* Any views expressed in this article are those of the author and not of Thomson Reuters Foundation.
Beirut, 20 March 2015 – We rang in the New Year with whatever hope we could muster from inside and out, from our families, our communities, even from our enemies. We scraped it together, and we shared it among us in small rations, barely enough to go around. We prayed and dreamed that this would be the beginning of the end of the horror; that 2015 would put the past four years behind us and bring the long-awaited end to the blood on our hands – the lost fathers, the grieving mothers, the broken children, the destroyed cities and the squandered aspirations.
We hoped that those who are directly involved in the war at a regional and international level would find a way to end hostilities. We pleaded with them to stop bombarding civilians and humanitarian workers. We urged them to find a way to generate the political will to end the conflict through a negotiated solution. It seems our pleas have fallen on deaf ears.
Instead, January and February have brought us the most brutal violence we have seen to date. Indiscriminate violence has rained down on us from all sides of the conflict – bullets, barrel bombs, shelling, missiles, mortars, rape, arbitrary arrest, kidnappings, torture, beheadings, and executions; an endless barrage of crimes against our humanity. As civilians, we have been stripped of our dignity and paraded before the world as a spectacle, while the international community conveniently has avoided taking full and proper responsibility for its role in the macabre scene playing out in Syria and the region.
In all honesty, it feels that we were closer to a solution in 2012/2013 than we are now in 2015. Both the beginning, and the end of this madness are two points so far out of sight that we can only see the darkness that stretches endlessly before us.
What hope do we have?
For our children – no future to offer.
For our elderly – unmarked graves, empty homes, the pain of burying children.
For ourselves – only crushed lives.
We migrate in millions, huddling together in cities that are not our own, piled on top of each other like tuna in cans. We rush into neighbouring countries that do not want us, that cannot sustain us, just in order to breathe air that does not reek of death. We take chances crossing seas to reach Europe knowing it could mean drowning. But what difference does it make? We are drowning in our own blood in Syria, why not drown in clean waters that do not taste so bitter?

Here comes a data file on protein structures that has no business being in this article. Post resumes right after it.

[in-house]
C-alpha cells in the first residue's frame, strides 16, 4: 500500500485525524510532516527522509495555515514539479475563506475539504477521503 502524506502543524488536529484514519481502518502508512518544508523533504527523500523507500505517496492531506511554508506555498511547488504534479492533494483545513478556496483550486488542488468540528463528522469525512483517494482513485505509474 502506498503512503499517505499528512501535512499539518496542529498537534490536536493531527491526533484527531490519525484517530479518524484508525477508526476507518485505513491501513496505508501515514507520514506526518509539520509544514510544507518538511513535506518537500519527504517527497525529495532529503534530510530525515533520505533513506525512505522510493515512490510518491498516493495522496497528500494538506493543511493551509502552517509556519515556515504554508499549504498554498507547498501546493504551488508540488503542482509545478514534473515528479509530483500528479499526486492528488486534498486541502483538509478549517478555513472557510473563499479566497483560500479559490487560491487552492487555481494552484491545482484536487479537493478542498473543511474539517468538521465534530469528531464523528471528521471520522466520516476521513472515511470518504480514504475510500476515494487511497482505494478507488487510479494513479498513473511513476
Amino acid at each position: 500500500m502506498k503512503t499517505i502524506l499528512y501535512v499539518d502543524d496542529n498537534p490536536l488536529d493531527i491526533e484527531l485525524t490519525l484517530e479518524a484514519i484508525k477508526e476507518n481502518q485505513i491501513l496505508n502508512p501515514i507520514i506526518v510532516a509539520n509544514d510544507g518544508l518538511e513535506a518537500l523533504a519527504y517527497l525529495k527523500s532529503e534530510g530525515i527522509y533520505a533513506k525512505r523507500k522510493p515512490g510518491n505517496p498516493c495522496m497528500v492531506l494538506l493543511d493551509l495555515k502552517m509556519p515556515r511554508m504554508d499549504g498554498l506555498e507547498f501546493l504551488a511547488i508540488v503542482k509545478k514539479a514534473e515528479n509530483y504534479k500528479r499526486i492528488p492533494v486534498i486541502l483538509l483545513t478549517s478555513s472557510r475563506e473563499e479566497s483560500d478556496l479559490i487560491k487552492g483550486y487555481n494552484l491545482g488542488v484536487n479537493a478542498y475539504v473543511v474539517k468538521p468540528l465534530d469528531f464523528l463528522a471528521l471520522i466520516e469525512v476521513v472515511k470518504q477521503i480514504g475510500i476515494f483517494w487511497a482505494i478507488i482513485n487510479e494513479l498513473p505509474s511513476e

These words barely sum up the tragedy and desperation that has become a daily reality for Syrians, now in their fourth year of one of the most brutal wars in the last century.
In Syria, the death toll mounts at an unchecked pace, estimated to be over 220,000 killed, more than one million injured and 12.2 million in need of urgent life-saving assistance. In Lebanon, one in four people are Syrian refugees, a total of nearly 1.2 million refugees in a country of only 4 million. This tiny country's infrastructure is on the brink of collapse after a continued influx over four years of refugees. Traditional hospitality across the region has worn thin and tensions are running high between host and refugee communities. Syrians feel trapped in the region, with nowhere else to flee for safety. The Moscow peace talks in January did not yet yield any concrete ways forward from any of the parties present.
Syrians feel more hopeless and divided than ever before. We feel simultaneously abandoned and attacked by everyone. When the JRS team in Aleppo was asked if they noticed an increase in airstrikes due to the international coalition strikes against ISIS their reply was:
"Do you think we know the difference when they come and drop bombs? It doesn't matter who is dropping a bomb; it's all the same to us."
In the words of a father from Homs, "We Syrians prefer to stay in Syria. We love our homeland, but it has become unbearable. If it is not the bombs, we'll die from hunger. Even with a job I cannot afford to feed my family due to rising prices and shortages. I feel that each day there is less hope for us."
JRS urges those powerful actors within the international community – namely France, Iran, Qatar, Russia, Saudi Arabia, Turkey, the UK and the US – to set aside national interests for the common good, pushing for the cessation of violence against civilians and humanitarian workers by all parties and paving the way for serious political dialogue. The concerted effort of the international community would generate the political will to find a negotiated solution to the conflict.
A crisis of this magnitude has placed unprecedented stress on the humanitarian system. It is not only a matter of funding; traditional approaches to handling the conflict have proven insufficient after four years of increasing violence. The current humanitarian capacity of the UN and INGO framework cannot meet the needs of the Syrian people, nor those of the neighbouring communities. More needs to be done to access these people through grassroots organisations and civilian networks inside Syria.
International donors ought to support the humanitarian response that has developed organically amongst Syrian society, because these are where sustainable solutions lie. Empowering and equipping Syrians to find their own solutions and meet their own needs within the country is crucial. However, if the violence against civilians does not stop, then nothing can be done to stop people from fleeing for their lives, and it becomes yet another lost opportunity to stand by Syrians in their quest for a peaceful outcome.
Our plea to the world is this: "let us not celebrate a fifth anniversary of the Syrian conflict."
Nawras Sammour SJ, JRS Syria Country Director